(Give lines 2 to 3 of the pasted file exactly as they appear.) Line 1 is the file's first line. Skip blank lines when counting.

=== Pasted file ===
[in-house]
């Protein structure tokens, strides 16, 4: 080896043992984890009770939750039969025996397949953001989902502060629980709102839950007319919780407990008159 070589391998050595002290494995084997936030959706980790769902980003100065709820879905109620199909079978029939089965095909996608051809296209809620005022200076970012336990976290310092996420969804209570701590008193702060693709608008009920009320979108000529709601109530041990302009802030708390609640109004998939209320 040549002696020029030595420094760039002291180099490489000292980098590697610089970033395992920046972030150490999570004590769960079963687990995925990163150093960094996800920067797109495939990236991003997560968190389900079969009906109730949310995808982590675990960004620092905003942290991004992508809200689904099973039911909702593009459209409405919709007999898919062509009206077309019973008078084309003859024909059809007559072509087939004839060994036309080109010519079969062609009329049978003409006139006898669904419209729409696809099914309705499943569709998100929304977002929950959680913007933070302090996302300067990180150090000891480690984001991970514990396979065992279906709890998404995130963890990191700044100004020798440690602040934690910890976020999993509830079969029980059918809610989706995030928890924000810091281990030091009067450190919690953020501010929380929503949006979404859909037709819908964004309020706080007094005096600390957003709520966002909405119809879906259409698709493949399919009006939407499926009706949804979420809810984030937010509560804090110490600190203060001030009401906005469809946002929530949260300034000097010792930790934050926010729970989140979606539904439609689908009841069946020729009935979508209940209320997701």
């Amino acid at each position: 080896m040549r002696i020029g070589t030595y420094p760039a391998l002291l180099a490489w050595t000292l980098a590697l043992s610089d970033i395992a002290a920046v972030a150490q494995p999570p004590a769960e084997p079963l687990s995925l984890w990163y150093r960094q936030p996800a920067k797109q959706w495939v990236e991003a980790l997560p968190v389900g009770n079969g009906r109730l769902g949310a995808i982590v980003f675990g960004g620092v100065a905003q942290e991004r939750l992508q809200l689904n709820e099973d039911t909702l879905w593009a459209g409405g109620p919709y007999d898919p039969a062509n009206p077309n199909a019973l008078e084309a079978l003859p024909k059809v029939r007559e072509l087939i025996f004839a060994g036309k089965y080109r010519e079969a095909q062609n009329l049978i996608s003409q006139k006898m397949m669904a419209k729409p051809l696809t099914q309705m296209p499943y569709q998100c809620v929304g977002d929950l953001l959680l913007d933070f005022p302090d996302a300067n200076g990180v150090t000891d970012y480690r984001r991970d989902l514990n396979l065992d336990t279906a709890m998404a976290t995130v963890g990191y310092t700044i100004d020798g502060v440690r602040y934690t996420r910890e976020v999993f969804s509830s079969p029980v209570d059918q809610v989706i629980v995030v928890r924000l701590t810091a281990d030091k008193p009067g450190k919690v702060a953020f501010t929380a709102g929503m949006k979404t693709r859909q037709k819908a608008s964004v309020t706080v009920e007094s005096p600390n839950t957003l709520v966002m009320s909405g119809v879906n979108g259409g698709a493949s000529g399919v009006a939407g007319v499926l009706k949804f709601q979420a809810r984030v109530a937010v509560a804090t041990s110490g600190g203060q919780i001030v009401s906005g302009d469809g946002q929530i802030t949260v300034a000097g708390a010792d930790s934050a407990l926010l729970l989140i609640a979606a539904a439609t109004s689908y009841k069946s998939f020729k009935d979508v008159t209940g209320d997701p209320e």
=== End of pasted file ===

């Protein structure tokens, strides 16, 4: 080896043992984890009770939750039969025996397949953001989902502060629980709102839950007319919780407990008159 070589391998050595002290494995084997936030959706980790769902980003100065709820879905109620199909079978029939089965095909996608051809296209809620005022200076970012336990976290310092996420969804209570701590008193702060693709608008009920009320979108000529709601109530041990302009802030708390609640109004998939209320 040549002696020029030595420094760039002291180099490489000292980098590697610089970033395992920046972030150490999570004590769960079963687990995925990163150093960094996800920067797109495939990236991003997560968190389900079969009906109730949310995808982590675990960004620092905003942290991004992508809200689904099973039911909702593009459209409405919709007999898919062509009206077309019973008078084309003859024909059809007559072509087939004839060994036309080109010519079969062609009329049978003409006139006898669904419209729409696809099914309705499943569709998100929304977002929950959680913007933070302090996302300067990180150090000891480690984001991970514990396979065992279906709890998404995130963890990191700044100004020798440690602040934690910890976020999993509830079969029980059918809610989706995030928890924000810091281990030091009067450190919690953020501010929380929503949006979404859909037709819908964004309020706080007094005096600390957003709520966002909405119809879906259409698709493949399919009006939407499926009706949804979420809810984030937010509560804090110490600190203060001030009401906005469809946002929530949260300034000097010792930790934050926010729970989140979606539904439609689908009841069946020729009935979508209940209320997701």
């Amino acid at each position: 080896m040549r002696i020029g070589t030595y420094p760039a391998l002291l180099a490489w050595t000292l980098a590697l043992s610089d970033i395992a002290a920046v972030a150490q494995p999570p004590a769960e084997p079963l687990s995925l984890w990163y150093r960094q936030p996800a920067k797109q959706w495939v990236e991003a980790l997560p968190v389900g009770n079969g009906r109730l769902g949310a995808i982590v980003f675990g960004g620092v100065a905003q942290e991004r939750l992508q809200l689904n709820e099973d039911t909702l879905w593009a459209g409405g109620p919709y007999d898919p039969a062509n009206p077309n199909a019973l008078e084309a079978l003859p024909k059809v029939r007559e072509l087939i025996f004839a060994g036309k089965y080109r010519e079969a095909q062609n009329l049978i996608s003409q006139k006898m397949m669904a419209k729409p051809l696809t099914q309705m296209p499943y569709q998100c809620v929304g977002d929950l953001l959680l913007d933070f005022p302090d996302a300067n200076g990180v150090t000891d970012y480690r984001r991970d989902l514990n396979l065992d336990t279906a709890m998404a976290t995130v963890g990191y310092t700044i100004d020798g502060v440690r602040y934690t996420r910890e976020v999993f969804s509830s079969p029980v209570d059918q809610v989706i629980v995030v928890r924000l701590t810091a281990d030091k008193p009067g450190k919690v702060a953020f501010t929380a709102g929503m949006k979404t693709r859909q037709k819908a608008s964004v309020t706080v009920e007094s005096p600390n839950t957003l709520v966002m009320s909405g119809v879906n979108g259409g698709a493949s000529g399919v009006a939407g007319v499926l009706k949804f709601q979420a809810r984030v109530a937010v509560a804090t041990s110490g600190g203060q919780i001030v009401s906005g302009d469809g946002q929530i802030t949260v300034a000097g708390a010792d930790s934050a407990l926010l729970l989140i609640a979606a539904a439609t109004s689908y009841k069946s998939f020729k009935d979508v008159t209940g209320d997701p209320e």